Last blog, we talked about head trauma as a risk factor for Alzheimer's disease, stimulated by recent press regarding potentially hundreds of NFL players suffering dementia. But to put the NFL issue in perspective, there are many other modifiable and preventable risk factors for dementia with far more importance in terms of impact, factors that affect perhaps millions of people.
Consider major surgery. Older people often come into the doctor, perhaps brought in by a spouse, with the history that they were "fine" until they had a major surgery (perhaps for a hip fracture, or cardiac bypass surgery), and after the surgery, they came out of it demented. It was as if they had gotten Alzheimer's disease from the surgery.
How could this happen? Fact is, it doesn't.
People don't get Alzheimer's disease from a single major surgery. Most likely, they had it before the surgery, but it was mild, or subclinical, or not diagnosed. The Alzheimer's process starts in the brain perhaps 20 years before enough damage has been done to cause dementia.
But, prospective research shows that major surgery does cause cognitive decline. In some studies, up to 50% of older people suffered cognitive impairment in the first week after major surgery, and about 10-30% of these individuals still have cognitive decline 6-18 months after the surgery, suggesting it is permanent.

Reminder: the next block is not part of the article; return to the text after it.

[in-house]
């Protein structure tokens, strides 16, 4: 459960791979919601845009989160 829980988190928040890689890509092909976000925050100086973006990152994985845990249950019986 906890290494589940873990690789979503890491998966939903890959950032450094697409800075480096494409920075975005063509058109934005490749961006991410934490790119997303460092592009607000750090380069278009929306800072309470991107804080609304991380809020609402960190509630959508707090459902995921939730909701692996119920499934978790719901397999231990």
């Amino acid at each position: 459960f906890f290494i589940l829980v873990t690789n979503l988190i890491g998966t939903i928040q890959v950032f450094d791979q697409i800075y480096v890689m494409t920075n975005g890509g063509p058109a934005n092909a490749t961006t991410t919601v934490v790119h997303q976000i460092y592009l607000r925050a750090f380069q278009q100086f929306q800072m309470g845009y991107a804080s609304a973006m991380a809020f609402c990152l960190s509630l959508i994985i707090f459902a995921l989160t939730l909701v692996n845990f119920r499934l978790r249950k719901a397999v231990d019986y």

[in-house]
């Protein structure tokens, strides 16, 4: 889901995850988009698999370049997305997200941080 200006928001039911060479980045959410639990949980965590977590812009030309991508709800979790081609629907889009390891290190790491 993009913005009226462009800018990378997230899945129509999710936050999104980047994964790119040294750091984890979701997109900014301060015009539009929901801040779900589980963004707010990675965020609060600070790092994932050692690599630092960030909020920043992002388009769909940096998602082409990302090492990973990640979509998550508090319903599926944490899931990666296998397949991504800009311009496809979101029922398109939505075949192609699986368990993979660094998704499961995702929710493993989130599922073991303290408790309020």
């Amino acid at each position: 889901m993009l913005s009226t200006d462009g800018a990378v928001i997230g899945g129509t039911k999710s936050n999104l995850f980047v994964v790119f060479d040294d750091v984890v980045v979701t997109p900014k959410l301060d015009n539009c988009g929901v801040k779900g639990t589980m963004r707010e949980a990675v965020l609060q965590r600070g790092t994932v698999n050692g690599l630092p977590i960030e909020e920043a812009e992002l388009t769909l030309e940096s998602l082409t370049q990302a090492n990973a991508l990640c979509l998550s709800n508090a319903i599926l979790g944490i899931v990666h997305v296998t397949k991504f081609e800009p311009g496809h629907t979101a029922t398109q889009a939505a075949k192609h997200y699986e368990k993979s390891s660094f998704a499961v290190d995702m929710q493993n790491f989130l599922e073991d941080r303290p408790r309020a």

While there is some suggestion that cardiac bypass surgery is worse than other types of surgery, most evidence indicates that it doesn't matter what type of surgery is done, as long as its "major" surgery (not minor surgery).
Could the culprit be the anesthesia? Researchers investigating conclude that no one particular type of anesthesia is worse than others.
Work in animal models suggests that the culprit is the hypothermia induced by most anesthetics. In animal models, anesthetics not only cause hypothermia, they also cause the "neurofibrillary tangles," a sign of neuronal damage and death that is an essential feature of Alzheimer's disease. A correlation has been shown between the degree of hypothermia and the number of neurofibrillary tangles. The chemistry has even been worked out a bit. Certain key enzymes are more sensitive to colder temperatures than others, and these are the ones that promote the tangles.
There seems to be a bit of a paradox however. Hypothermia has been reported to be useful in preventing organ damage in some cardiac surgeries. But we don't know the long term effects on the brain quite yet.
So what can be done?
One approach may be new drugs that can prevent the inhibition of the key enzymes, or other drugs that can protect the neurons from the damaging effects of anesthetic induced hypothermia.
Preventing cognitive decline after surgery is important. There are more than 7 million surgeries in older people in the United States every year. If just 5% of these people suffer permanent cognitive decline as a result, that is 350,000 people each year!